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I know of the masking tape and superglue thing, and I have a deep dislike of it. Fundamentally it's unreliable and more expensive than double sided tape. I've tried it with a number of tapes a few times and seen everything from glue squeezeout to straight failure. I wouldn't put anything of value at risk to such a poor alternative. Glad it didn't write anything off!

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That's one of the largest sources of the problem. Ben is very poor at qualifying his information, and unfortunately new builders do not have the critical thinking skills to do anything but take him at his word. Masking tape and CA is poor at best, and as a professional woodworker by day such half-measures simply do not confer reliability. If you're against the wall and nothing else is available, it would be better than nothing. If Ben was willing to compensate people who lost money due to this shoddy technique failing, fair enough. As such he takes zero ownership of the amount of bad information he puts out into the wild. Apologies for the rant, however responsibility in guaranteeing your information as being fit for purpose is an important aspect to any sort of instructional work.

I've used the 3M pressure-sensitive film adhesive for almost two decades now for guitars and all manner of other woodworking tasks. Especially for routing templates and layout work. Other sorts of double-stick tape - such as carpet tape - tend to be thicker and more liable to move through their gummy nature. A product of their intended end use. The 3M tape was designed for the print industry in joining rollstock ends from bale to bale. Its properties align very neatly with that we need from a tape, and it works very well as long as the surfaces are flat and clean. Dust tends to reduce efficacy. Being pressure-sensitive, ensuring a strong bond by cinching it between a clamp enhances the bond hugely. The adhesive on masking tapes is not very good at resisting movement from shear forces.

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29 minutes ago, Prostheta said:

I've used the 3M pressure-sensitive film adhesive for almost two decades now for guitars and all manner of other woodworking tasks. Especially for routing templates and layout work. 

Can you tell me which one (model #)? The roll I have is the 3M from Stewmac. Not sure if it's the same thing.

 

9 hours ago, Prostheta said:

I know of the masking tape and superglue thing, and I have a deep dislike of it. Fundamentally it's unreliable and more expensive than double sided tape. I've tried it with a number of tapes a few times and seen everything from glue squeezeout to straight failure. I wouldn't put anything of value at risk to such a poor alternative. Glad it didn't write anything off!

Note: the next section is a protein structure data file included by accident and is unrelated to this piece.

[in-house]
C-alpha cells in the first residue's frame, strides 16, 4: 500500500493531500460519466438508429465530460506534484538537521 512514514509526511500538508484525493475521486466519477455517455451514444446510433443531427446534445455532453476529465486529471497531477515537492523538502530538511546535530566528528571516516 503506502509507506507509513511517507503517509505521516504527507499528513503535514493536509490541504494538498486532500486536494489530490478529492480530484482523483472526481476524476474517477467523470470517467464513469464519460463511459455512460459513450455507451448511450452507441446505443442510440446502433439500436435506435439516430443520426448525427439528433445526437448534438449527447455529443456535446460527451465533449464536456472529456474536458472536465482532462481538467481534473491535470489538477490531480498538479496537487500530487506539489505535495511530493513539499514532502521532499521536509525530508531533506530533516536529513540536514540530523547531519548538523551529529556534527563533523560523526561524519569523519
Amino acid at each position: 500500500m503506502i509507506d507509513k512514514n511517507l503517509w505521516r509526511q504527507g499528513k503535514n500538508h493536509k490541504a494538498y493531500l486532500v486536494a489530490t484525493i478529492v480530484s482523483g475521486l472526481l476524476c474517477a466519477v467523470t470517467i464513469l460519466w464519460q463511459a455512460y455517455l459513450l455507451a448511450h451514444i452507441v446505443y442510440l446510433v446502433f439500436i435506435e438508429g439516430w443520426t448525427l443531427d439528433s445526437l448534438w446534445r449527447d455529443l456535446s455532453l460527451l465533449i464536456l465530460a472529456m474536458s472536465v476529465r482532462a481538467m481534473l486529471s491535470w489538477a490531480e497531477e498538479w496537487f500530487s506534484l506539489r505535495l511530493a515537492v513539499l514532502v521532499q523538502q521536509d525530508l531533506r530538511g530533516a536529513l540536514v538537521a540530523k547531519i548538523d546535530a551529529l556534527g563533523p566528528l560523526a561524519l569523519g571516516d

I've found blue 3M painters tape and CA to be much less expensive ($8 for 100 meter roll and $3 for a couple tubes of CA) than double adhesive tape (Stewmac $20.88 for a 33 meter roll). Again, maybe my source of the double adhesive is the problem.

Glue squeeze-out is never an issue because I use small drops evenly spaced. I've always found it difficult to get the pieces apart when I'm done, which has given me more and more confidence in this technique as time goes by.  

I'm relatively new to all of this, so I'm always open to suggestions from people like you who do this professionally.

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The CA+masking tape trick has its place. My main gripe with it is how damn tough it can be to separate the two pieces once bonded. I'll use it if I have nothing else available at the time but when it grips, it grips with ferocity.

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I've forgotten which part number it is now. The tape that StewMac sell is also available from G&W, albeit in a larger and wider roll for less money (as I recall). RS Components in the UK have a variety of different 3M products with different adhesion strengths and film thicknesses. I think I can work it out again. Let me have a look....

I think it's 3M's 9088 tape:

https://uk.rs-online.com/web/p/double-sided-plastic-tapes/5034890/

Tesa also make a similar product:

https://uk.rs-online.com/web/p/double-sided-plastic-tapes/4362835/

I'm a curmudgeonly old bastard now, and not one for taking expensive risks over the sake of pennies. Film tapes work admirably, and are a single product with known working properties. Made for the end purpose. If we used DST more at my workplace (we use toggle clamps for shaping templates) a product that is designed for the job would be the only choice. Painter's tapes are low adhesion, and the substrate itself has built-in stretch. 3M DST has around five times the adhesive strength. So much so, that I find using a few small squares at the extremities of routing templates is more than sufficient, and extremely economical.

I'm all for "tricks" (although I wouldn't use cheap words such as "trick" and "hack") however consistency and reliability take pole position for me every time.

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